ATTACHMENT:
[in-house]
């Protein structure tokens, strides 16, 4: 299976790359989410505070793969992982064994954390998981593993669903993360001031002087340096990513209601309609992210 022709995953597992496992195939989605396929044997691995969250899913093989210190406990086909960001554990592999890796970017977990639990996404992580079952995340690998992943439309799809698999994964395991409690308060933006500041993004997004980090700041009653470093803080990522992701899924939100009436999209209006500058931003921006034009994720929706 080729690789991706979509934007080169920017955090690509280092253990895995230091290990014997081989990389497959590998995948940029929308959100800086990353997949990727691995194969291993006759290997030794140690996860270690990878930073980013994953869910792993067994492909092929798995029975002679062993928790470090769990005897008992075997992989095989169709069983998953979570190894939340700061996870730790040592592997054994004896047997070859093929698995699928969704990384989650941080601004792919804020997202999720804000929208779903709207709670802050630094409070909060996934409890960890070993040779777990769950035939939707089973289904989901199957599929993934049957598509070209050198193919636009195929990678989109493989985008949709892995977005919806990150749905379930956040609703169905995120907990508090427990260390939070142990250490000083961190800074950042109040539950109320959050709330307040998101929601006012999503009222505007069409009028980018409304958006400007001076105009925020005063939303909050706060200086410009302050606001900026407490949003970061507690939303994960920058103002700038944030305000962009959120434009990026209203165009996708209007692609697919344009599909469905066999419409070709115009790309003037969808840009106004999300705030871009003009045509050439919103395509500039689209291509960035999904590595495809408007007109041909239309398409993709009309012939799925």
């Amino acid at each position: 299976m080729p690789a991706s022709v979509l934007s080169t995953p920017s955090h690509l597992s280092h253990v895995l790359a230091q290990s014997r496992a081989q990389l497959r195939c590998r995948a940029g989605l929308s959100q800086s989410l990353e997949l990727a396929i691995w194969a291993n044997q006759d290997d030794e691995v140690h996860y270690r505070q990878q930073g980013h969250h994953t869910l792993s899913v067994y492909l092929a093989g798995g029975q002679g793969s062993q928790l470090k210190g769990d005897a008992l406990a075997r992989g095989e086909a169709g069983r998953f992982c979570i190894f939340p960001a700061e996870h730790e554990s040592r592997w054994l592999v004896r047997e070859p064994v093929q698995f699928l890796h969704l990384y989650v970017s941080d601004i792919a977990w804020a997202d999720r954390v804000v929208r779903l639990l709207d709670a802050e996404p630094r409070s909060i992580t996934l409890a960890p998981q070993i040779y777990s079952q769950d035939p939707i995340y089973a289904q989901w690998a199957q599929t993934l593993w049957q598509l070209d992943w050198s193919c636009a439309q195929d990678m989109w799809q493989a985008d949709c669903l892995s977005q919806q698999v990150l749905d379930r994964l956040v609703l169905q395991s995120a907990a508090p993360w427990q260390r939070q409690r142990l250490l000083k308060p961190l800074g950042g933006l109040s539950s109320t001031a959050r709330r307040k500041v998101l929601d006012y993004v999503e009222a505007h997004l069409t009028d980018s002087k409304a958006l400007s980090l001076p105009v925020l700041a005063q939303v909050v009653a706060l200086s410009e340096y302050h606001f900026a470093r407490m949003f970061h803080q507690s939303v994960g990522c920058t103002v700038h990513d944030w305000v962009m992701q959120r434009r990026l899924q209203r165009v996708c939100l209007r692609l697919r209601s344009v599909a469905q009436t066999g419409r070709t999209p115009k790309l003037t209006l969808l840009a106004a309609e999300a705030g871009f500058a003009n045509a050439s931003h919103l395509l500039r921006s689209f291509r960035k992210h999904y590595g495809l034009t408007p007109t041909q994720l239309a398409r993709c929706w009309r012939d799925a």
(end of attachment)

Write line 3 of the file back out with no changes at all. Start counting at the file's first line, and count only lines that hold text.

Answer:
């Amino acid at each position: 299976m080729p690789a991706s022709v979509l934007s080169t995953p920017s955090h690509l597992s280092h253990v895995l790359a230091q290990s014997r496992a081989q990389l497959r195939c590998r995948a940029g989605l929308s959100q800086s989410l990353e997949l990727a396929i691995w194969a291993n044997q006759d290997d030794e691995v140690h996860y270690r505070q990878q930073g980013h969250h994953t869910l792993s899913v067994y492909l092929a093989g798995g029975q002679g793969s062993q928790l470090k210190g769990d005897a008992l406990a075997r992989g095989e086909a169709g069983r998953f992982c979570i190894f939340p960001a700061e996870h730790e554990s040592r592997w054994l592999v004896r047997e070859p064994v093929q698995f699928l890796h969704l990384y989650v970017s941080d601004i792919a977990w804020a997202d999720r954390v804000v929208r779903l639990l709207d709670a802050e996404p630094r409070s909060i992580t996934l409890a960890p998981q070993i040779y777990s079952q769950d035939p939707i995340y089973a289904q989901w690998a199957q599929t993934l593993w049957q598509l070209d992943w050198s193919c636009a439309q195929d990678m989109w799809q493989a985008d949709c669903l892995s977005q919806q698999v990150l749905d379930r994964l956040v609703l169905q395991s995120a907990a508090p993360w427990q260390r939070q409690r142990l250490l000083k308060p961190l800074g950042g933006l109040s539950s109320t001031a959050r709330r307040k500041v998101l929601d006012y993004v999503e009222a505007h997004l069409t009028d980018s002087k409304a958006l400007s980090l001076p105009v925020l700041a005063q939303v909050v009653a706060l200086s410009e340096y302050h606001f900026a470093r407490m949003f970061h803080q507690s939303v994960g990522c920058t103002v700038h990513d944030w305000v962009m992701q959120r434009r990026l899924q209203r165009v996708c939100l209007r692609l697919r209601s344009v599909a469905q009436t066999g419409r070709t999209p115009k790309l003037t209006l969808l840009a106004a309609e999300a705030g871009f500058a003009n045509a050439s931003h919103l395509l500039r921006s689209f291509r960035k992210h999904y590595g495809l034009t408007p007109t041909q994720l239309a398409r993709c929706w009309r012939d799925a």